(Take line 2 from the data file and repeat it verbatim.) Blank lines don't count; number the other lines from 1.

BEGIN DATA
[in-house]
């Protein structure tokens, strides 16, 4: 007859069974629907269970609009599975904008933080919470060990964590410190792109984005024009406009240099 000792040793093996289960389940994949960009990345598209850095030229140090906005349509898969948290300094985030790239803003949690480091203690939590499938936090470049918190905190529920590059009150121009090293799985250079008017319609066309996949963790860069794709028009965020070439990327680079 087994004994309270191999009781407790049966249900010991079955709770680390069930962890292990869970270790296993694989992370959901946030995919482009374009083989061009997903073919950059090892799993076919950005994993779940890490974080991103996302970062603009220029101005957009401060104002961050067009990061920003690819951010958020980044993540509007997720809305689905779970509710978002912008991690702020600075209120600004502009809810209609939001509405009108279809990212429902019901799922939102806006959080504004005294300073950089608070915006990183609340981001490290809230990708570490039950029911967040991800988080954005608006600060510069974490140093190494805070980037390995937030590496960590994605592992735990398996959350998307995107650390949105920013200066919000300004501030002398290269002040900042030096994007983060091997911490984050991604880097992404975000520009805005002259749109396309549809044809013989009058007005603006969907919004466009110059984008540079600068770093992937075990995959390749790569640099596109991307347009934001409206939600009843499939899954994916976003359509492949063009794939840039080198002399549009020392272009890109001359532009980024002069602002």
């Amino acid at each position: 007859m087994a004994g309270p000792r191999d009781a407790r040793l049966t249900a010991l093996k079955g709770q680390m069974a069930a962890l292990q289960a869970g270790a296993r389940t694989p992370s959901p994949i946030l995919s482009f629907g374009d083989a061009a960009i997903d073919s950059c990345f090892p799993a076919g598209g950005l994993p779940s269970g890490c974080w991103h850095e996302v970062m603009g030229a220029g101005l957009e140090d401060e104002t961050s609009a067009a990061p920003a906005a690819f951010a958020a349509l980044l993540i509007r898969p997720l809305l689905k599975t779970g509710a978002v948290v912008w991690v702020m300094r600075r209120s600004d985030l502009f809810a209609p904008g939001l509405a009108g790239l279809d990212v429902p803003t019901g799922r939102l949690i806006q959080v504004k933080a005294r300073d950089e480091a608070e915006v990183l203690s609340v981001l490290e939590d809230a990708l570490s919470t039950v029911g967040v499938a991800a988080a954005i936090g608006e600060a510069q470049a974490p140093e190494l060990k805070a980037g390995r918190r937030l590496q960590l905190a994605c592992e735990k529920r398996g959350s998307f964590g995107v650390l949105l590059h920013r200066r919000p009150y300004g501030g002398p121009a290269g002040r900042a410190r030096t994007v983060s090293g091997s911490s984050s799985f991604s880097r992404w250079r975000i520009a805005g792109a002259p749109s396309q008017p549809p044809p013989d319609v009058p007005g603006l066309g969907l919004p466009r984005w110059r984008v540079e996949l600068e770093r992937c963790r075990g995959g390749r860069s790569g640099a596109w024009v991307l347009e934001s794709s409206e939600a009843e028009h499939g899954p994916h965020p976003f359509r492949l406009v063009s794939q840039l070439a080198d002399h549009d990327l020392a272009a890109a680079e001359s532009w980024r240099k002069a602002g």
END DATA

């Protein structure tokens, strides 16, 4: 007859069974629907269970609009599975904008933080919470060990964590410190792109984005024009406009240099 000792040793093996289960389940994949960009990345598209850095030229140090906005349509898969948290300094985030790239803003949690480091203690939590499938936090470049918190905190529920590059009150121009090293799985250079008017319609066309996949963790860069794709028009965020070439990327680079 087994004994309270191999009781407790049966249900010991079955709770680390069930962890292990869970270790296993694989992370959901946030995919482009374009083989061009997903073919950059090892799993076919950005994993779940890490974080991103996302970062603009220029101005957009401060104002961050067009990061920003690819951010958020980044993540509007997720809305689905779970509710978002912008991690702020600075209120600004502009809810209609939001509405009108279809990212429902019901799922939102806006959080504004005294300073950089608070915006990183609340981001490290809230990708570490039950029911967040991800988080954005608006600060510069974490140093190494805070980037390995937030590496960590994605592992735990398996959350998307995107650390949105920013200066919000300004501030002398290269002040900042030096994007983060091997911490984050991604880097992404975000520009805005002259749109396309549809044809013989009058007005603006969907919004466009110059984008540079600068770093992937075990995959390749790569640099596109991307347009934001409206939600009843499939899954994916976003359509492949063009794939840039080198002399549009020392272009890109001359532009980024002069602002």